The UK plans to spend £25m in foreign aid to build a prison in Jamaica to enable about 300 Jamaican nationals currently serving sentences in UK jails to complete their incarceration in their home country.
There are more than 600 Jamaicans in UK jails as of June this year, but only 300 offenders are expected to be sent back under the prisoner transfer scheme which covers those who have been sentenced to at least four years and have 18 months or more left to serve.
The UK has similar prisoner transfer deals with Albania, Nigeria, Somaliland, Rwanda and Libya
Jamaica is the third highest in the list of foreign nationals serving prison sentences in the UK. Almost 70% of the Jamaican prisoners are serving sentences for violence and drug offences.
According to the Jamaica Observer, at least 2,309 Jamaicans are in jails in 10 countries across the world, which has posed a dilemma to the Jamaican government on how much effort, time and money it should spend to represent them.
The deal was announced by UK Prime Minister David Cameron during his visit to the Caribbean, the BBC reports. The move was aimed at breaking the deadlock in talks over a compulsory prisoner transfer deal between the two countries. The UK will contribute about 40% of the cost of building the proposed jail which will have a capacity of 1.500 prisoners.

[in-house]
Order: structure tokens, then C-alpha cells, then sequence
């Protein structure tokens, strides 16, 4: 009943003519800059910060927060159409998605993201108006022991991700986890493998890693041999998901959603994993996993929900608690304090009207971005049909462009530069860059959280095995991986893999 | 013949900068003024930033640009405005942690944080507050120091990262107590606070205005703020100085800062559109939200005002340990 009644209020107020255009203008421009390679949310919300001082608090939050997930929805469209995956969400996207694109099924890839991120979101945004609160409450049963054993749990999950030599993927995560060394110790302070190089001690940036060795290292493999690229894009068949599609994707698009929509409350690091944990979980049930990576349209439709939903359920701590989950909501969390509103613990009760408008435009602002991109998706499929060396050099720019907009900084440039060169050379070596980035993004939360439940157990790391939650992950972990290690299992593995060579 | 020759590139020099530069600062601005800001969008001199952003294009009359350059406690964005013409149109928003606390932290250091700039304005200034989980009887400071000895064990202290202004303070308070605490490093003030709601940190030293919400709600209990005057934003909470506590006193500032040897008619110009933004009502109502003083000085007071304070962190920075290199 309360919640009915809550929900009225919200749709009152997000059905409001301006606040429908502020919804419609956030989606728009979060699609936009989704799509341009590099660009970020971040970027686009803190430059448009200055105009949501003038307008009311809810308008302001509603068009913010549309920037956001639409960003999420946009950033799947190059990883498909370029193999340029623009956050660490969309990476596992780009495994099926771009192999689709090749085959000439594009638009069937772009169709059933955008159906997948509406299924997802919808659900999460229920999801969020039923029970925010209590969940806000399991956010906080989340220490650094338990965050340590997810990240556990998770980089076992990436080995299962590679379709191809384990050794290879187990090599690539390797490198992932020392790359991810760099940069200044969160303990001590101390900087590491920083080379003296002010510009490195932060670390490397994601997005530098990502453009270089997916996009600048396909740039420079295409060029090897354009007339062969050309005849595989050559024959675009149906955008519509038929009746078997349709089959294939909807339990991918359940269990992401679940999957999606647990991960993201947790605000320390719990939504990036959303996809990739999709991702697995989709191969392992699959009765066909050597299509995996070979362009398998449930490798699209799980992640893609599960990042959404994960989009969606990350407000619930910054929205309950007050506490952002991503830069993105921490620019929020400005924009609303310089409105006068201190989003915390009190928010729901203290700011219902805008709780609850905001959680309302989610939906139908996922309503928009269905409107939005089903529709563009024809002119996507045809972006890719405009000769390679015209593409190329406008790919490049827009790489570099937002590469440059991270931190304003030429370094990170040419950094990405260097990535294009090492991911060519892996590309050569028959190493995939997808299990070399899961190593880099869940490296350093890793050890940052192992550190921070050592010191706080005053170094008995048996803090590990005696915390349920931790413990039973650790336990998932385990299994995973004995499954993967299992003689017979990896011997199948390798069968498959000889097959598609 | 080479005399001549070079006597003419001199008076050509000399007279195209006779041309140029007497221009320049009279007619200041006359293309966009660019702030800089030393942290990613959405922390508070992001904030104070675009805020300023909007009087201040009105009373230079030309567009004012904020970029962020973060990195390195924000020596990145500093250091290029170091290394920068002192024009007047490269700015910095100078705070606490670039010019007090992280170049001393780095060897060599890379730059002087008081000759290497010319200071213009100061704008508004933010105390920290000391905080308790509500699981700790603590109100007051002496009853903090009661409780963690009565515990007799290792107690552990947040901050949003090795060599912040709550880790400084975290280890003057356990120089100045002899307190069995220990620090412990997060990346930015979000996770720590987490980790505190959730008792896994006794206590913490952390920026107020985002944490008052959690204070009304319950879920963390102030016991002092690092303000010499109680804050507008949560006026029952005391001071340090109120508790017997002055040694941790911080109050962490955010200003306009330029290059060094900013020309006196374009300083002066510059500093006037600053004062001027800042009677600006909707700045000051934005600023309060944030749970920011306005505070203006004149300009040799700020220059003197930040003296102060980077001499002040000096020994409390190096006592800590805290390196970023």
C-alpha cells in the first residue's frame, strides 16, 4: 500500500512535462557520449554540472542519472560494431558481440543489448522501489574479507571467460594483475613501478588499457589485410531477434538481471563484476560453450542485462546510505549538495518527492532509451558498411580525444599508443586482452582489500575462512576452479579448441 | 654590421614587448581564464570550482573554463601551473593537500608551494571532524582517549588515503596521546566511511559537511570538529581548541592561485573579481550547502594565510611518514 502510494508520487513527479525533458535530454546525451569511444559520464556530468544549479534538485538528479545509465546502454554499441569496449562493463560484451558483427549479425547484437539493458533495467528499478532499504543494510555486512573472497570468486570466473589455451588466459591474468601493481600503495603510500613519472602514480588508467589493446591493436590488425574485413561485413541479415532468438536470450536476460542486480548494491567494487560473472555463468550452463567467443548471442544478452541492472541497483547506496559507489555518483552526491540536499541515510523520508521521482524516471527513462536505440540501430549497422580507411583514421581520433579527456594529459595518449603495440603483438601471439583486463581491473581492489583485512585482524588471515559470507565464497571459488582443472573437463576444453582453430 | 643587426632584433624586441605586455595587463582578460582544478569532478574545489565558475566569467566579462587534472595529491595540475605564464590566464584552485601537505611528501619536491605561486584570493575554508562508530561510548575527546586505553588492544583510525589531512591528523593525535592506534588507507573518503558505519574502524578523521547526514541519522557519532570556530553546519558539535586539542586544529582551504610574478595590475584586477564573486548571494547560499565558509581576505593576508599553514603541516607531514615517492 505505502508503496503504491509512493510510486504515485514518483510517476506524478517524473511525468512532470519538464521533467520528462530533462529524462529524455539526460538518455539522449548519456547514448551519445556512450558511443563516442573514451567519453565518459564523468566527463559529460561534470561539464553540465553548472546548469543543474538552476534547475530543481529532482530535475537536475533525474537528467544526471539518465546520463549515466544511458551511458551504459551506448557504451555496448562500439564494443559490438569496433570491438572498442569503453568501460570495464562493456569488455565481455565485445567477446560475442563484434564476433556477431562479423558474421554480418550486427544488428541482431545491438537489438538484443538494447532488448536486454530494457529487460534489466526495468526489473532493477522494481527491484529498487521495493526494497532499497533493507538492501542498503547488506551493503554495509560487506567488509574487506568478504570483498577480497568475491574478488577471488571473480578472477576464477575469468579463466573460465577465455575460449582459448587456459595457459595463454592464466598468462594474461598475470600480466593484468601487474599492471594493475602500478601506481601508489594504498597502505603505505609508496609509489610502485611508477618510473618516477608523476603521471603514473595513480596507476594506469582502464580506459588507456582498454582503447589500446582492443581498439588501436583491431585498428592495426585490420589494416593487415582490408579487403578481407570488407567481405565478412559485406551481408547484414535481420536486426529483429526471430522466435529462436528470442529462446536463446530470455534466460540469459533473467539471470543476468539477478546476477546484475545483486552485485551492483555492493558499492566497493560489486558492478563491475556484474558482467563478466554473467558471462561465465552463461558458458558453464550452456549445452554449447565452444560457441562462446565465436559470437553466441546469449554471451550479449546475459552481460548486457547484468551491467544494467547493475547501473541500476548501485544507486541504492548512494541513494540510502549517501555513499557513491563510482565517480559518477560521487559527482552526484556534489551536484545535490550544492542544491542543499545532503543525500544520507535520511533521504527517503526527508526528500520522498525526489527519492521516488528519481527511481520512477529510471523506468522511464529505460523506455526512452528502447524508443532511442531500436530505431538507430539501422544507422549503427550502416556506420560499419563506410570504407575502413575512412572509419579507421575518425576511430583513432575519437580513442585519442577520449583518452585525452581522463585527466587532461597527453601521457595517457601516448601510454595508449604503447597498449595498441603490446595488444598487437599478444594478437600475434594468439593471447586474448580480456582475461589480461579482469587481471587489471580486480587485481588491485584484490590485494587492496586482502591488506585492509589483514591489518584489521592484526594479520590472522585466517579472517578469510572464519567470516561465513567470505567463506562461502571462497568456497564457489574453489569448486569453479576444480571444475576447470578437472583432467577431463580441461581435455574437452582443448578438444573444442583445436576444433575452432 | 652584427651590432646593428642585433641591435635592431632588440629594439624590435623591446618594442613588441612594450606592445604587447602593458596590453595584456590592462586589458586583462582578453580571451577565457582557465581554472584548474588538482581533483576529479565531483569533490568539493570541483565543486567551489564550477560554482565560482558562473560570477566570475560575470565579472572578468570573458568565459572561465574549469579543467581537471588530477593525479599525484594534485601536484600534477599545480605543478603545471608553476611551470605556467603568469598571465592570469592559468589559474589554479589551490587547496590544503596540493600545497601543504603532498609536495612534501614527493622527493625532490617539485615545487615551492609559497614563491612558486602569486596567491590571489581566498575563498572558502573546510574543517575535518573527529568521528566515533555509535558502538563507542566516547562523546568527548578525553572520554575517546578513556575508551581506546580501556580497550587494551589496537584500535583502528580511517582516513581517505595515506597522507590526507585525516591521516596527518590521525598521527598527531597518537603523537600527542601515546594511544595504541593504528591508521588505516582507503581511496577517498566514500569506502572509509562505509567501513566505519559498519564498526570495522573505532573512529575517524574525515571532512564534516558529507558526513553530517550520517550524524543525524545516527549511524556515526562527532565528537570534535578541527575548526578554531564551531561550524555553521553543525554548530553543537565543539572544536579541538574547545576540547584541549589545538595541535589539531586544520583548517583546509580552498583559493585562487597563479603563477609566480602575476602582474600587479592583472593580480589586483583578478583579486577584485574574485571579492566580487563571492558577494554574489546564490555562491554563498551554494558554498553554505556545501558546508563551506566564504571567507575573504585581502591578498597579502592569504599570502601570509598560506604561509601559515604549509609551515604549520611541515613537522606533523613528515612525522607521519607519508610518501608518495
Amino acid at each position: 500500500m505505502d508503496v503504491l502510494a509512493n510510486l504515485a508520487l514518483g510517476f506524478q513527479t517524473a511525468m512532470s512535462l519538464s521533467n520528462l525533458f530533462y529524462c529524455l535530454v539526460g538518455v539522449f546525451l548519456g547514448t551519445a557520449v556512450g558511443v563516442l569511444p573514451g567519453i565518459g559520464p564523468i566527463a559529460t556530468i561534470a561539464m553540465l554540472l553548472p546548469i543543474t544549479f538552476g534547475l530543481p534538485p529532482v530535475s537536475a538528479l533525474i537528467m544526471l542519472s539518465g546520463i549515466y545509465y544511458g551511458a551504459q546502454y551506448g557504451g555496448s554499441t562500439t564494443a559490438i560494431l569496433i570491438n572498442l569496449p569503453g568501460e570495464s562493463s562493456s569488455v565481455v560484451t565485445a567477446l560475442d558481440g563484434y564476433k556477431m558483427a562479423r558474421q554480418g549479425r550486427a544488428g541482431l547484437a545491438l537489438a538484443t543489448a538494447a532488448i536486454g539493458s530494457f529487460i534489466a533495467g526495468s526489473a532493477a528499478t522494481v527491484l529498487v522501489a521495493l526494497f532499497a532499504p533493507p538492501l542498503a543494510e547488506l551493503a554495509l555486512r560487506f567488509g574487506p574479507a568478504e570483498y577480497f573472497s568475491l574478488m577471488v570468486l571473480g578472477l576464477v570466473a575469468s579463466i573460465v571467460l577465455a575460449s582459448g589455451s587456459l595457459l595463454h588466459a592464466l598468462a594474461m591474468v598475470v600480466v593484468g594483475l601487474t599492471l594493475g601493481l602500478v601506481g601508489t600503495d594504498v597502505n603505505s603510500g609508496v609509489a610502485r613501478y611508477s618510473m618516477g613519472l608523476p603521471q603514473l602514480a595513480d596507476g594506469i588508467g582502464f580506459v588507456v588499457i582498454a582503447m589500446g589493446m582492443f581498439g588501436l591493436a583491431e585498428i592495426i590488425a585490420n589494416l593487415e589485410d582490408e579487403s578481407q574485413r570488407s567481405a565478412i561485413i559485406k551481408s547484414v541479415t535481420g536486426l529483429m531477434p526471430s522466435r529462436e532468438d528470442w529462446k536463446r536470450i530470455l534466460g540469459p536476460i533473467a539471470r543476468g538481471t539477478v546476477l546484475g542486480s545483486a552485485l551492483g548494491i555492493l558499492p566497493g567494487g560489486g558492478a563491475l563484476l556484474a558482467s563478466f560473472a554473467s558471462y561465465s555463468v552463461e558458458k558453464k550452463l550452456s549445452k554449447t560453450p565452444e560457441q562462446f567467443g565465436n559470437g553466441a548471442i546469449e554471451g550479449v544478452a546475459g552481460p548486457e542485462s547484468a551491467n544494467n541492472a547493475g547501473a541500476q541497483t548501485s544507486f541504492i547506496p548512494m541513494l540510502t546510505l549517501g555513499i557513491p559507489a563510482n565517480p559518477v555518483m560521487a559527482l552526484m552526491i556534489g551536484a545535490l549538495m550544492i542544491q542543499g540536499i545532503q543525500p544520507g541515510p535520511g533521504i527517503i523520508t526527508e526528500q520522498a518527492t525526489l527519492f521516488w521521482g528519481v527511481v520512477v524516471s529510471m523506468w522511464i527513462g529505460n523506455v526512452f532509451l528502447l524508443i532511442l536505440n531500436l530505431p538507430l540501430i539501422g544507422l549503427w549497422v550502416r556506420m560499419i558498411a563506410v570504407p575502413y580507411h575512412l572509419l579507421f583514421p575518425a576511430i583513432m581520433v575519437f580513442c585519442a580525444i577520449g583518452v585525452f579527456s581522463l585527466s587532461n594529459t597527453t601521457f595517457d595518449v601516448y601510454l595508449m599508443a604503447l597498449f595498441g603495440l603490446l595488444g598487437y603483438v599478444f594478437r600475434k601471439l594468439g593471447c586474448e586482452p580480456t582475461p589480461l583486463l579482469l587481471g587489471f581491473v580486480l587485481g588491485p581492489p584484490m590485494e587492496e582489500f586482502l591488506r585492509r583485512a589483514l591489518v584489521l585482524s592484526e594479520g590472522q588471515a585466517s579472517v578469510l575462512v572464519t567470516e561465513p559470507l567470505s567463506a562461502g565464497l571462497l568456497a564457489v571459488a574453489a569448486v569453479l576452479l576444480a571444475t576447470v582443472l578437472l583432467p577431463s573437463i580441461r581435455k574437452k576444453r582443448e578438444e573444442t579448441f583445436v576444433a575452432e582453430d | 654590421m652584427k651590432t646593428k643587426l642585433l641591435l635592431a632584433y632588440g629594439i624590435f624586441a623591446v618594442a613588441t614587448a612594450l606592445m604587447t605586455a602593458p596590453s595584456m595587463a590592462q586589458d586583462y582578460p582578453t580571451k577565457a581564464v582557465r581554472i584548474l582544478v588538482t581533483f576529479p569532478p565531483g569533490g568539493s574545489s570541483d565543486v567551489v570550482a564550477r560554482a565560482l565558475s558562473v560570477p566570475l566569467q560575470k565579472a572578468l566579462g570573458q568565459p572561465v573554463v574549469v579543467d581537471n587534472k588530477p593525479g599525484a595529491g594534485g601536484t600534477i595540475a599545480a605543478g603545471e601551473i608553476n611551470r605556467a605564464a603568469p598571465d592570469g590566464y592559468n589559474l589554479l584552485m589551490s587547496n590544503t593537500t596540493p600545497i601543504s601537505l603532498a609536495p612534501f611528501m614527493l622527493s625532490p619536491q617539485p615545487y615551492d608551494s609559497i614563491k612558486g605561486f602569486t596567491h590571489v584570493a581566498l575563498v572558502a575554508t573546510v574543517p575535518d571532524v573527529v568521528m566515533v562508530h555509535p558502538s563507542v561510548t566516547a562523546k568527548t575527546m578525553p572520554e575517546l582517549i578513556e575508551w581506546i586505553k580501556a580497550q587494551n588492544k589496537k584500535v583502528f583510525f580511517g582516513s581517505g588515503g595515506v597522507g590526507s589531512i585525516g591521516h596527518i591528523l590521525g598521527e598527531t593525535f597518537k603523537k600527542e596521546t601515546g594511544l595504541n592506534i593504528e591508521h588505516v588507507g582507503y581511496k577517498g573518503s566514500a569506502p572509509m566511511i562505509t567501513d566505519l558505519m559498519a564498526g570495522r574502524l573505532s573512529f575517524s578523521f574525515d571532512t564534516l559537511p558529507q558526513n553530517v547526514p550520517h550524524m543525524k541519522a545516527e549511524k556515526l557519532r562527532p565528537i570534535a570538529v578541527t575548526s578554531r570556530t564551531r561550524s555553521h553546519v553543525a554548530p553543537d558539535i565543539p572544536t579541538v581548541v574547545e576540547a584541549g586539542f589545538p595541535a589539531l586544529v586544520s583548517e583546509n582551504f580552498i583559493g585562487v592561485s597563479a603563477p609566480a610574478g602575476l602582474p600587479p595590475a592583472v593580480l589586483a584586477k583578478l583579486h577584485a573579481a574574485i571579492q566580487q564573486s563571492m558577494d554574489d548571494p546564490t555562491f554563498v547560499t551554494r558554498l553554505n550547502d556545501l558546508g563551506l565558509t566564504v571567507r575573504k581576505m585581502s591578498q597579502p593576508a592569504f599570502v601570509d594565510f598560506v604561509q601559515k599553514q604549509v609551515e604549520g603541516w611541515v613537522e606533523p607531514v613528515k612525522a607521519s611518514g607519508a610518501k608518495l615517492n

Jamaican nationals serving jail sentences in the UK cannot be deported because of fears that the country's poor prison conditions would allow a successful challenge under human rights law.
Officials say the prison deal could save taxpayers £10m a year when the prisoner transfers start in 2020.
Cameron said in Jamaica: "It is absolutely right that foreign criminals who break our laws are properly punished but this shouldn't be at the expense of the hard-working British taxpayer. That's why this agreement is so important.
"It will mean Jamaican criminals are sent back home to serve their sentences, saving the British taxpayer millions of pounds but still ensuring justice is done. And it will help Jamaica by helping to provide a new prison, strengthening their criminal justice system," Cameron added.
The Guardian said the deal is the culmination of almost a decade of negotiations between both governments. It said the prisoner transfer deal could still be challenged under human rights laws by Jamaican prisoners who have family ties in the UK and do not wish to return to their home country.
First visit in 14 years by UK prime minister
Cameron is the first UK prime minister to visit the island in 14 years. Former premier Tony Blair made an official visit to Jamaica in 2001.
As part of his visit, Cameron also announced a £300m aid package for infrastructure projects for Jamaica, Guyana, Belize, Dominic, Grenada, St Lucia, Antigua and Barbuda, St Vincent and the Grenadines and Montserrat.